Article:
Blog/News

Landlord & Tenant Reminder: Disclosure Rights & Obligations

Monday October 14, 2019

Landlord & Tenant Reminder:  Disclosure Rights & Obligations

The purpose of Retail Leases Act 2003 (Act) is to “enhance the certainty and fairness of retail leasing arrangements between landlords and tenants and the mechanisms available to resolve disputes concerning leases of retail premises”. One mechanism used to enhance that certainty and fairness is the requirement that certain information about the premises be disclosed to the tenant to ensure the tenant is aware of the implications of entering into a lease. 


The disclosure statement basically seeks to provide the tenant with as much information as possible regarding the premises before the lease is executed.

The Act contains strict disclosure requirements which may have severe consequences for a landlord, and in some circumstances for the tenant, if they are not complied with.

Form of Disclosure Statement

The Retail Leases Regulations 2013 (Vic) (Regulations) prescribe four disclosure statements to be used in the following circumstances:

Schedule 1 - New lease if the retail premises are not located in a retail shopping centre.

Schedule 2 - New lease if the retail premises are located in a retail shopping centre.

Schedule 3 - On renewal of lease for retail premises not located in a retail shopping centre as well as those located in a retail shopping centre.

Schedule 4 - On assignment of lease where ongoing business, the form of tenant’s disclosure statement is in Schedule 4.

Consequences

If a landlord does not give the tenant the correct form of disclosure statement within the timeframes provided under the Act the tenant may:

  • withhold rent until the day on which the landlord gives the tenant the disclosure statement; and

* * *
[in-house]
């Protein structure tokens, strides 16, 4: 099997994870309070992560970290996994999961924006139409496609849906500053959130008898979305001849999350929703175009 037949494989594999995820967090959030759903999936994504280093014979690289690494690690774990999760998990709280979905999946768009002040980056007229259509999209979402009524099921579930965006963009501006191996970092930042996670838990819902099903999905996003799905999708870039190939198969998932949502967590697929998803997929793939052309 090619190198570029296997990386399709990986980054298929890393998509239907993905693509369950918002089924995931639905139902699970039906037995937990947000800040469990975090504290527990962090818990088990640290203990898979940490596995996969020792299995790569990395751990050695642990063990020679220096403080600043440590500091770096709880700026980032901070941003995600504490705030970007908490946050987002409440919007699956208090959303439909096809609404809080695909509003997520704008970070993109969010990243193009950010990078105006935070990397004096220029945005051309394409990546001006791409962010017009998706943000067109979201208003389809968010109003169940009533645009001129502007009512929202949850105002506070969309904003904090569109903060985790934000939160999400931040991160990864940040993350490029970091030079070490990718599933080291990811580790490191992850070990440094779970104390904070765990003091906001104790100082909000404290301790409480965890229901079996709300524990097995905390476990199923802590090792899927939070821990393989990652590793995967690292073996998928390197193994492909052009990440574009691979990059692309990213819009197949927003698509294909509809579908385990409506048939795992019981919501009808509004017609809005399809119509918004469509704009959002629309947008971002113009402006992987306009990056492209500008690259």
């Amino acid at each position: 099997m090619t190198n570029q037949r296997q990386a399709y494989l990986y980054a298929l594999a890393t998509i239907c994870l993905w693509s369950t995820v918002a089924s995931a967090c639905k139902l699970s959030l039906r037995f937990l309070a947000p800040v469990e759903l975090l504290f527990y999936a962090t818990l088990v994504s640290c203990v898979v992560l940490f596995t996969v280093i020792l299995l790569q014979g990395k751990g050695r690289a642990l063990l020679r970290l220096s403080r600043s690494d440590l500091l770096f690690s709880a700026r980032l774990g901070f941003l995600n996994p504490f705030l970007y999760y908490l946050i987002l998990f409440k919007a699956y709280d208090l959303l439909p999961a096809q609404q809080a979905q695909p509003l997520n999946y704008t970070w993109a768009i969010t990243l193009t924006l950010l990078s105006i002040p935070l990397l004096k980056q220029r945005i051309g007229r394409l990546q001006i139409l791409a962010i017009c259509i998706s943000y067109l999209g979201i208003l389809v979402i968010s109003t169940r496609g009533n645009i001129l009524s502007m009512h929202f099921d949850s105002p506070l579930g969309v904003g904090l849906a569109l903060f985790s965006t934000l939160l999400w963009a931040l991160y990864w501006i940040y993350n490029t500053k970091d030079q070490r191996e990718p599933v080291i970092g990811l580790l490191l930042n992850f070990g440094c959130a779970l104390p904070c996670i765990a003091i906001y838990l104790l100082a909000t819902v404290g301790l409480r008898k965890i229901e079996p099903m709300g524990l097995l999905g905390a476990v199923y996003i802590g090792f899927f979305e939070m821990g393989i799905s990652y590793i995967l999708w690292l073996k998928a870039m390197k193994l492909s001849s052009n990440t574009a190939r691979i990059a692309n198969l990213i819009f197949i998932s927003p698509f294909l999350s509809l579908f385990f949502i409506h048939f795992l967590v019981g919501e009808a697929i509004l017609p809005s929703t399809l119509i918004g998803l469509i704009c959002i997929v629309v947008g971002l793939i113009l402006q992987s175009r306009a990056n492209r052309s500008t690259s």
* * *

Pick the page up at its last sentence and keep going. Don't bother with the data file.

• not be liable to pay rent attributable to the period from and including the day on which the notice was given until and including the day on which the landlord gives the tenant the disclosure statement; and
  • give the landlord a written notice of termination at any time up to 7 days after the landlord gives the tenant the disclosure statement.

Landlord’s defence

Where a tenant exercises its right to terminate the lease, the landlord may object to the termination of the lease within 14 days after being given the notice on the grounds that:

  • the landlord has acted fairly and reasonably and ought to be excused for the contravention; and
  • the tenant is substantially in as good a position as the tenant would have been in if there had been no contravention.

If the tenant accepts the landlord’s notice of objection or the tenant does not advise the landlord in writing within 14 days after being given the notice whether or not it accepts it, the lease will continue.

Tenant's Disclosure Statement

If the assignment relates to premises to be used for an on-going business, the tenant must give both the landlord and the proposed new tenant a disclosure statement set out in Schedule 4.  This will release the tenant and any guarantor from the assignment date so long as the disclosure statement does not contain information that is false, misleading or materially incomplete.

If the assignment does not relate to an ongoing business, an outgoing tenant must give the incoming tenant a copy of any disclosure statement given to the tenant concerning the lease and details of any changes of which the tenant is aware, or could reasonably be expected to be aware, that have affected the information in the disclosure statement since it was given to the tenant.  The outgoing tenant can request the landlord provide a new disclosure statement in order to comply with its obligation and the landlord must do so within 14 days.

It is important that both landlords and tenants are aware of and comply with their disclosure rights and obligations under the Act in order to avoid the harsh consequence of non-compliance.

Contact Dianne Hodge, Senior Associate, LIV Accredited Specialist - Commercial Tenancy Law, on 9550 4600 for leasing advice.


Author:
Dianne Hodge